Knife crime up by 20 per cent

Knife crime in South Wales rose by 20 per cent in the last year, according to new Government figures.

There were 885 offences involving a knife or sharp weapon in South Wales in the 12 months to March.

The figure was up from 735 offences in the previous 12 months, data from the Office for National Statistics shows.

South Wales Police Federation chair Steve Treharne said: “Incidents involving knives can have tragic consequences for all involved. Under Operation Sceptre, South Wales Police have put in place several measures to address the concerns of our communities, and clamp down on those who are carrying and using knives. Operation Sceptre is our approach to tackling knife crime and the associated issues of serious violence and illegal drugs

“Our hard-working officers speak to thousands of youngsters every year in an effort to raise awareness of the dangers of knives and sharp objects. We need to get the message across loud and clear that picking up a knife is always the wrong choice and that it can have devastating, and lasting, consequences for all.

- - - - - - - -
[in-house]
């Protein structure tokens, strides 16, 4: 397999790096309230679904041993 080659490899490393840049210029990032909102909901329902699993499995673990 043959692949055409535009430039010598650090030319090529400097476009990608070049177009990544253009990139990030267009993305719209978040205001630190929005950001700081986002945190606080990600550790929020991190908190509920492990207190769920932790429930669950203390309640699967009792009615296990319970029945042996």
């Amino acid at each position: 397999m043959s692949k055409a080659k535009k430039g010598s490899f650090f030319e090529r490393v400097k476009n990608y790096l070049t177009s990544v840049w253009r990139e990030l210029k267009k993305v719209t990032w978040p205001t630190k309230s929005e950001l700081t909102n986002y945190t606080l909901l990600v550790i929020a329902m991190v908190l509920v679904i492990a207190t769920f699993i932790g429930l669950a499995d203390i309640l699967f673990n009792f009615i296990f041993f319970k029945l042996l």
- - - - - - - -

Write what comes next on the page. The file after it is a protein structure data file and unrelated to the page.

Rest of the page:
“Our officers are determined to disrupt those who use weapons and ensure those individuals that carry knifes for an unlawful purpose face the full force of the criminal justice system. We cannot tackle this scourge alone and we require the support of our communities and partner agencies to work with us as this has to be a shared responsibility so that we can ensure that our communities become a safer place to live.”

Nationally, the number of offences involving a knife or sharp weapon rose by six per cent to 46,265, its highest level on record.

Robbery also increased for the fifth year in a row, by six per cent (to 83,241 offences) compared with the previous year.

National Federation chair John Apter said: “It’s a tragedy knife crime continues to spiral as my colleagues are stretched to their limits, and with fewer officers on patrol it comes as no surprise.

“More than ever we need a visible deterrent to violent crime. We need more officers available to deter and prevent these kinds of crimes and ease the burden on colleagues.”

He added: “Yet again we see the effects of austerity that have necessitated this current Government’s investment in funding and the 20,000-officer uplift announced last year – investment that will still only bring us back to pre-2010 levels.”

There was a rise of 10 per cent in homicides to 683, which includes the 39 people found dead inside a lorry in Essex last October. Excluding the lorry deaths, homicides increased by three per cent.

However, many crimes have fallen including a four per cent decrease in recorded offences involving firearms and a four per cent fall in theft.

Burglary offences recorded by the police have also continued on a long-term decline, decreasing by nine per cent.

John added: “The fact some statistics have fallen despite this is a testament to the hard work and dedication of officers who police with professionalism across the country.”